A new brewpub is coming to downtown Pottstown.
Business partners Steve Armstrong and Adam Burke hope to open Armstrong Alehouse this fall at 251 E. High St., in the building that previously housed Warrick Jewelers, a couple doors down from the Steel River Playhouse.
Armstrong previously ran Armstrong Ales in East Pikeland Township, Chester County. Burke is the owner of Lily’s Grill at 115 E. High St. in Pottstown.
“I’m totally excited to get up and running,” Armstrong said Thursday while taking a break from work on the pub. “I’m happy that things are starting to move forward again and we can soon start serving beer again.”
A Great Opportunity
Armstrong Ales was a one-barrel brewery that Armstrong ran from August 2013 to June 2015. It was located in an industrial park just outside Phoenixville, Chester County, and closed because of zoning concerns with East Pikeland Township, Armstrong said.
Burke was in the process of purchasing the High Street property in hopes of opening a brewpub when he heard Armstrong was closing his original brewpub. Although he did not know Armstrong, Burke contacted him to gauge his interest in opening a brewpub in Pottstown.
“We took a walk through it, he told me what he wanted to do and I thought it was a great opportunity seeing the way the borough is and the whole feel of the town and what could be here,” Armstrong said.
Armstrong started work on the brewpub about a month ago. The first floor has been gutted down to its original brick walls, and Armstrong hopes to begin working on the plumbing this week. He is doing a lot of the work himself and is being assisted by his father, owner of a heating, ventilation and air conditioning company in Malvern, Chester County, and other family members.
“I’ve been doing mechanical contracting with my dad since I was about 12 years old,” Armstrong said.
Armstrong and Burke received some assistance for the project from the Montgomery County Commissioners, who last year approved a $71,000 downtown business incentive grant. The grant program incentivizes business owners to renovate historical properties on High Street.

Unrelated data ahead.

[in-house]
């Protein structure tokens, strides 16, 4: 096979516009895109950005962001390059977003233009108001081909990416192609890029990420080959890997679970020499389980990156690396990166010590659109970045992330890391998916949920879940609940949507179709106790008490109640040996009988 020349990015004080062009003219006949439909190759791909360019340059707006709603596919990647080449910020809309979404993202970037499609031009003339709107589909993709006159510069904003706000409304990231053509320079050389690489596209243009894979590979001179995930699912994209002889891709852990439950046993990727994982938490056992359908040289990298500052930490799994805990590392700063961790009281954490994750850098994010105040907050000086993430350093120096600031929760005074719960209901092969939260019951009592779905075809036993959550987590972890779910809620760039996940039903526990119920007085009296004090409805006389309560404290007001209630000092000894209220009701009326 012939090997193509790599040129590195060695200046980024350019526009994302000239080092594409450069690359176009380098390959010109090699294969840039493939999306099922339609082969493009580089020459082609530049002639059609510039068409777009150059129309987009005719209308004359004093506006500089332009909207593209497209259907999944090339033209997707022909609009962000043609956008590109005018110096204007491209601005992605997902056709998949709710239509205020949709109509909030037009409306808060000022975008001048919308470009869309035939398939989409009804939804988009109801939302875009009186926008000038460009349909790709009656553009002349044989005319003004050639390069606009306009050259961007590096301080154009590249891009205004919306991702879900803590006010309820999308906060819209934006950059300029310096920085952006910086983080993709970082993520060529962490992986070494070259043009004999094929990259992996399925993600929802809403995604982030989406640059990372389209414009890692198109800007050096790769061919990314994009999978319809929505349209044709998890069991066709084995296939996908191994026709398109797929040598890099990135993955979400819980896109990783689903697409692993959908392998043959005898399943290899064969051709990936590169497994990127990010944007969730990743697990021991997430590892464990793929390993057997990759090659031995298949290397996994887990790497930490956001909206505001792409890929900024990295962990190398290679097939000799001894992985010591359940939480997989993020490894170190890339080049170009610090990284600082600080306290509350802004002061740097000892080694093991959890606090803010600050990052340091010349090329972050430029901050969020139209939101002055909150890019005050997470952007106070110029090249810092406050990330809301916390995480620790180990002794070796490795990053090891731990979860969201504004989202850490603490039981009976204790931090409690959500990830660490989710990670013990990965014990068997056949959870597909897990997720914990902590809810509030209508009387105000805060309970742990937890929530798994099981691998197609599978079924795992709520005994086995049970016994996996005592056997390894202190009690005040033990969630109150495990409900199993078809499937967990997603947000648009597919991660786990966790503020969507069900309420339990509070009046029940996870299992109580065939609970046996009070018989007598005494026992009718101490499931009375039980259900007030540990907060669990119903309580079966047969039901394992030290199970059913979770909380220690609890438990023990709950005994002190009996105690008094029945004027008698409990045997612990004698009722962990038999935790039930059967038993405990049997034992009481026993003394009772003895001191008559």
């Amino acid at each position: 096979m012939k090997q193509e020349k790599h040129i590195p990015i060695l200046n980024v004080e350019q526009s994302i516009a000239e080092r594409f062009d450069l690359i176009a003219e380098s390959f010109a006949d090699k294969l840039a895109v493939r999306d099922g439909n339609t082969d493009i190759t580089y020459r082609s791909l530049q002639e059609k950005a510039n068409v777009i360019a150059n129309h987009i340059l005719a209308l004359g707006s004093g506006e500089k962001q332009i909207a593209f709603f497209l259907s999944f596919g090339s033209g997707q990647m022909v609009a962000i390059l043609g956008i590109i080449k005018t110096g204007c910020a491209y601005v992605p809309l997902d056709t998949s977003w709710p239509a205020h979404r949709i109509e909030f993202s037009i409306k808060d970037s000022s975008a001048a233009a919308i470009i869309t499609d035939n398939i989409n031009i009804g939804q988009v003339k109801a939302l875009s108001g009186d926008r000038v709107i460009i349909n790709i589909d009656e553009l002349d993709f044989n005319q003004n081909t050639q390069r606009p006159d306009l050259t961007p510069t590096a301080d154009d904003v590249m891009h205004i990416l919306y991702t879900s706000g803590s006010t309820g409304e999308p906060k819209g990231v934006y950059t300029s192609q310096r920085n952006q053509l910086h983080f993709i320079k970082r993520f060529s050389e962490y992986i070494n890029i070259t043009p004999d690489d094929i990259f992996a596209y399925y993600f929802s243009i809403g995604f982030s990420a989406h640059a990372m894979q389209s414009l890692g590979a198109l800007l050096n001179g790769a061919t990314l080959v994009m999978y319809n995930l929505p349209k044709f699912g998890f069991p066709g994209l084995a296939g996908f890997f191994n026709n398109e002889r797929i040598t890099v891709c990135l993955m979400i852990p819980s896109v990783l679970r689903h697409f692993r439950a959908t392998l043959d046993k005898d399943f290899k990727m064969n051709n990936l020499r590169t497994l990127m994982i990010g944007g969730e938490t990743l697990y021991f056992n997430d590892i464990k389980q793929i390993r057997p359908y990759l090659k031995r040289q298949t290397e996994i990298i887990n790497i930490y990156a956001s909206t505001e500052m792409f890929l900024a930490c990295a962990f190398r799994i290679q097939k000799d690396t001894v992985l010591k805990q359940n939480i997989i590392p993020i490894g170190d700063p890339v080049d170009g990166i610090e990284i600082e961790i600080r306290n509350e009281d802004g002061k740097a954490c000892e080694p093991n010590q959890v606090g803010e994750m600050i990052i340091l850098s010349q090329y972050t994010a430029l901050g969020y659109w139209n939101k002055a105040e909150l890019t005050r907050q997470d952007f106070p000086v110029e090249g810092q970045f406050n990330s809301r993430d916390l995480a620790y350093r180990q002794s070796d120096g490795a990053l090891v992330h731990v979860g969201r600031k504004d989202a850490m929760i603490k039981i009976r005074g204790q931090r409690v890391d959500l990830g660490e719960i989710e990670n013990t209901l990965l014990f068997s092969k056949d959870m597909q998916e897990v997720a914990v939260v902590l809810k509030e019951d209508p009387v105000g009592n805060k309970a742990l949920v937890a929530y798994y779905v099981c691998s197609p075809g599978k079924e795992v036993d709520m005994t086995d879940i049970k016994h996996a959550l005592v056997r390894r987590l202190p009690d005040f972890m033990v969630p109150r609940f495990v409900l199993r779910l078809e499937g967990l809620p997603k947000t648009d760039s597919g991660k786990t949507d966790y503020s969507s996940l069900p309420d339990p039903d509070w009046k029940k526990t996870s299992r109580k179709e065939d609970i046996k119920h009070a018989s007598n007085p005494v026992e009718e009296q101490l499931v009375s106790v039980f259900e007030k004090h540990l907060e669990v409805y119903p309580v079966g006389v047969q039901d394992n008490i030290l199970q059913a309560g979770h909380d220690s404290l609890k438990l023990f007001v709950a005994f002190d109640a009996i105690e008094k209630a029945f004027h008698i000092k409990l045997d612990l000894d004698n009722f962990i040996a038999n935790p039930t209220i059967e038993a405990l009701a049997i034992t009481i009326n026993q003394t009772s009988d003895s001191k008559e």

“It was huge,” Armstrong said. “It helped us out a lot.”
A Variety of Beer
When finished, the brewpub will initially have 12 taps. Armstrong will brew a variety of different beers using recipes he developed at his old brewpub as well as new recipes. He has several standard beers that will be offered, including a pale ale, an IPA, a pilsner and an Irish stout.
Armstrong will do the brewing on either a 3- or 5-barrel brewing system.
“Nothing huge,” he said. “It will be enough to service what we want to do here and maybe a little bit of distribution, but not much. If we do distribute, it will be down the road with a different site.”
The brewing system will be located in the basement, and unlike many other brewpubs, it will not be visible to customers.
“The space here is limited, and we don’t have the floor space to showcase that kind of stuff,” he said. “We’re hoping the decor will be enough for customers.”
High-End Pub Food
Burke, who opened Lily’s Grill in November 2013, will handle the food side of the brewpub. He plans to serve “high-end pub food,” such as house-ground hamburgers, elk burgers, turkey wings, short ribs, steaks and seafood.
“Things you can’t find at every other pub,” he said, adding that he plans to use as many local ingredients as possible. “What we wanted to try to do is take Irish-American pub food, but do it local and organic.”
The brewpub will be different from Lily’s Grill, which is named after Burke’s dog. The grill is more of a casual/fine dining establishment, he said.
“I want people to be able to come here, have a beer and a burger and not have to worry,” he said.